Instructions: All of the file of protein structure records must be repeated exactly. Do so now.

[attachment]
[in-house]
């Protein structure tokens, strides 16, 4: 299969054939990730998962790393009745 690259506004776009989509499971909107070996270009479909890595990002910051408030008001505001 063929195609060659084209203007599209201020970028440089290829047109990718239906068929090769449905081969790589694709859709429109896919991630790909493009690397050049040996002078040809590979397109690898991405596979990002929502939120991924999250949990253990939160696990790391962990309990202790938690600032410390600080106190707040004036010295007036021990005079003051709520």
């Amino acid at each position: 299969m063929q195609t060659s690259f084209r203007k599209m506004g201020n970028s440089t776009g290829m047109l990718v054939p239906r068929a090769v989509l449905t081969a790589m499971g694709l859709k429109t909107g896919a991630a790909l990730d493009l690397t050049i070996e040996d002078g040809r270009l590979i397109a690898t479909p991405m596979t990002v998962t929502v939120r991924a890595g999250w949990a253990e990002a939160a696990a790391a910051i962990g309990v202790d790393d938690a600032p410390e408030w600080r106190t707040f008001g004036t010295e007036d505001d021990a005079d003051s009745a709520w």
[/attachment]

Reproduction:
[in-house]
């Protein structure tokens, strides 16, 4: 299969054939990730998962790393009745 690259506004776009989509499971909107070996270009479909890595990002910051408030008001505001 063929195609060659084209203007599209201020970028440089290829047109990718239906068929090769449905081969790589694709859709429109896919991630790909493009690397050049040996002078040809590979397109690898991405596979990002929502939120991924999250949990253990939160696990790391962990309990202790938690600032410390600080106190707040004036010295007036021990005079003051709520």
């Amino acid at each position: 299969m063929q195609t060659s690259f084209r203007k599209m506004g201020n970028s440089t776009g290829m047109l990718v054939p239906r068929a090769v989509l449905t081969a790589m499971g694709l859709k429109t909107g896919a991630a790909l990730d493009l690397t050049i070996e040996d002078g040809r270009l590979i397109a690898t479909p991405m596979t990002v998962t929502v939120r991924a890595g999250w949990a253990e990002a939160a696990a790391a910051i962990g309990v202790d790393d938690a600032p410390e408030w600080r106190t707040f008001g004036t010295e007036d505001d021990a005079d003051s009745a709520w």